• Certain TCS lights turn on as a result of rainy or snowy weather, and then the light turns off after the bad weather has subsided. In this instance, the TCS light is indicating that the system is activated due to low-traction road conditions (i.e. rain, snow, or ice) and is currently assisting the vehicle to maintain traction. It’s best practice to study the owner’s manual of your vehicle to ensure you know how the TCS works for the specific make and model of a car. This way, you are prepared and know what to expect in certain conditions. Something to keep in mind is that if the light is turning on and off, and flickering at times during this process, it is an indication that your TCS is activated and is properly functioning.
  • If the TCS light briefly comes on for a moment and then quickly turns off, you may not have a huge problem on your hands. Sometimes, the TCS may simply not be functioning quite as it should, but it is not severe enough that the light stays illuminated. Or perhaps you may have hit a momentary road slick or wet spot. On these occasions, monitor the light as you drive, and if it starts flashing or flickering when you can clearly feel your car has traction, you should get a mechanic to inspect your vehicle’s TCS. A small repair or even preventative maintenance is sure better (and cheaper) than repairing a completely failed system.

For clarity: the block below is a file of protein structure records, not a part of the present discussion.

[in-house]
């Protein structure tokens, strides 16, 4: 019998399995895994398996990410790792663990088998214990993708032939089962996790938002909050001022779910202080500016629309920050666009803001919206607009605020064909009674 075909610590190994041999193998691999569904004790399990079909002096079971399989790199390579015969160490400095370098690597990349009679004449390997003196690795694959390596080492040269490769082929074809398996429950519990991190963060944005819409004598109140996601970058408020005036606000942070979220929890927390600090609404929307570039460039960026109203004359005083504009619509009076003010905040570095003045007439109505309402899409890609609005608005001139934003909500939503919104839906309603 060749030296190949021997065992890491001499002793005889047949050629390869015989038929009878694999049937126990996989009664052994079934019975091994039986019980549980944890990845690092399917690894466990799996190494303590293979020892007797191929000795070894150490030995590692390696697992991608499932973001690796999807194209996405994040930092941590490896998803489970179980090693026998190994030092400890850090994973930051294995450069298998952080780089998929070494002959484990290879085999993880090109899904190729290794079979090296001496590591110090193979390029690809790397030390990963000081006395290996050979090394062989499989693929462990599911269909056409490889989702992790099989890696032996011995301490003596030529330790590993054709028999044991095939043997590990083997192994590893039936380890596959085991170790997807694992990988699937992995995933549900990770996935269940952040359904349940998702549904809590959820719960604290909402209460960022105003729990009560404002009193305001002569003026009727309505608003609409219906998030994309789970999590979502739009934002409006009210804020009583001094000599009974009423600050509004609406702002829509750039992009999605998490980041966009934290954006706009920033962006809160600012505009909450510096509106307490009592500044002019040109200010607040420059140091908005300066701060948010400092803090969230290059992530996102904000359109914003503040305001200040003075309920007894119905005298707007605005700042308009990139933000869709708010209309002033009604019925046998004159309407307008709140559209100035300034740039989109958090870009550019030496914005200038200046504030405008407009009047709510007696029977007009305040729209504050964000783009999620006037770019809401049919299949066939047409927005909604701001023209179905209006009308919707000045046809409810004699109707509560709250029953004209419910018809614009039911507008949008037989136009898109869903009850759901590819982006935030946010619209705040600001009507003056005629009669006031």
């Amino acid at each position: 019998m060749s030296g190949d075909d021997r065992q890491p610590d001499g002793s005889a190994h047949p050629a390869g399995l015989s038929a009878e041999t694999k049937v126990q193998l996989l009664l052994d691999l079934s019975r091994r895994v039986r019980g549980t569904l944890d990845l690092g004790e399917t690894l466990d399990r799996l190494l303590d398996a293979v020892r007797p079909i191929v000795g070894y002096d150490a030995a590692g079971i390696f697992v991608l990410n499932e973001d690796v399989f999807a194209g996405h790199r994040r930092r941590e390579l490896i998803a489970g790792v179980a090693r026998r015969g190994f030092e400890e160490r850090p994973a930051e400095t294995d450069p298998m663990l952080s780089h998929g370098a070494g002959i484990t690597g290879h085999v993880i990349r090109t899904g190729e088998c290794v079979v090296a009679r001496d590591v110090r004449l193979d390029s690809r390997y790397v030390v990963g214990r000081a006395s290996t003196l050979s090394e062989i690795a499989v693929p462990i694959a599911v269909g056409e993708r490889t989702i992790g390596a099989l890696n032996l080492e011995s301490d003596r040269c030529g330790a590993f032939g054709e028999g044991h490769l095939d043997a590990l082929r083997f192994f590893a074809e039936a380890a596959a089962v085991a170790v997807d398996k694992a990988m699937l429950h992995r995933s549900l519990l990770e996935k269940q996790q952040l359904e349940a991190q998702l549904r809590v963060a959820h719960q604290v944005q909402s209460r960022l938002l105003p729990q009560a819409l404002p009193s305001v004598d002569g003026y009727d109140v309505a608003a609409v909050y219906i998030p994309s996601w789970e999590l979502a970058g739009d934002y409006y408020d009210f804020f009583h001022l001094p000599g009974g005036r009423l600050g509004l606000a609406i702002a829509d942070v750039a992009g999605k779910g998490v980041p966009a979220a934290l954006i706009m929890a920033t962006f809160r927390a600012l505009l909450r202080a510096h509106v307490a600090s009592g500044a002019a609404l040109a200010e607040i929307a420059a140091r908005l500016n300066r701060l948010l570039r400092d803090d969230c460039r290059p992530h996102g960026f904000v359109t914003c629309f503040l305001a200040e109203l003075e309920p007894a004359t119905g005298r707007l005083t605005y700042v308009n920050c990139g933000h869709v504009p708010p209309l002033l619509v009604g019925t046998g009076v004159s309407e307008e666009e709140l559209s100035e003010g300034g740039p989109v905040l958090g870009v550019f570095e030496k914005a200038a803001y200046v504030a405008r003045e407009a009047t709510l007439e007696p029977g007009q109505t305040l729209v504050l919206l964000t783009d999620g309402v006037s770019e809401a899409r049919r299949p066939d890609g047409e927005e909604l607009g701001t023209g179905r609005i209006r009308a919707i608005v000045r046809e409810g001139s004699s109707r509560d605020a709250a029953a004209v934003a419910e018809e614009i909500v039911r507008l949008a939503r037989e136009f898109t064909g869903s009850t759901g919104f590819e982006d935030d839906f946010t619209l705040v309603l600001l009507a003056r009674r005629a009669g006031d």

• In the event that the TCS light comes on and remains on without flashing or flickering, or if your vehicle’s TCS light indicator reads "TCS off" and remains illuminated, this may be an indication that the TCS is no longer working. In this instance, if adverse weather occurs, your vehicle will not have any traction control. Take extra caution while driving in this situation. Once you arrive at your destination, you should contact a mechanic and have them inspect and repair your traction control system before driving the vehicle again (if possible). Keep in mind that certain vehicles allow drivers to manually turn the traction control off, in which case the "TCS off" light would also be on. Experienced drivers do so at their own risk, and this practice is not advised unless performed by an experienced or professional driver.

Is It Dangerous If Your TCS Light Is On And You Keep Driving?

As outlined, your TCS light can come on for a variety of reasons. But in some form or another, it is indicating that your TCS needs attention of some kind. Being that the traction system is one of the most critical systems of the car, this is not an alert to take lightly and should be addressed in a timely manner.

An improperly functioning TCS can cause the spinning motion of your wheels to be hindered, and they could potentially begin moving freely on slippery surfaces. This highly increases the risk of accidents but also can damage the surface of our tires and your engine’s overall performance. If both the TCS and ABS lights are on, the traction, you need to have them inspected immediately. Failing to do so can result in the inability to apply the brakes quickly enough to avoid accidents or injury. Proper oversight and action are necessary to keep your TCS operating as it should, and keep your journey’s on the road safe.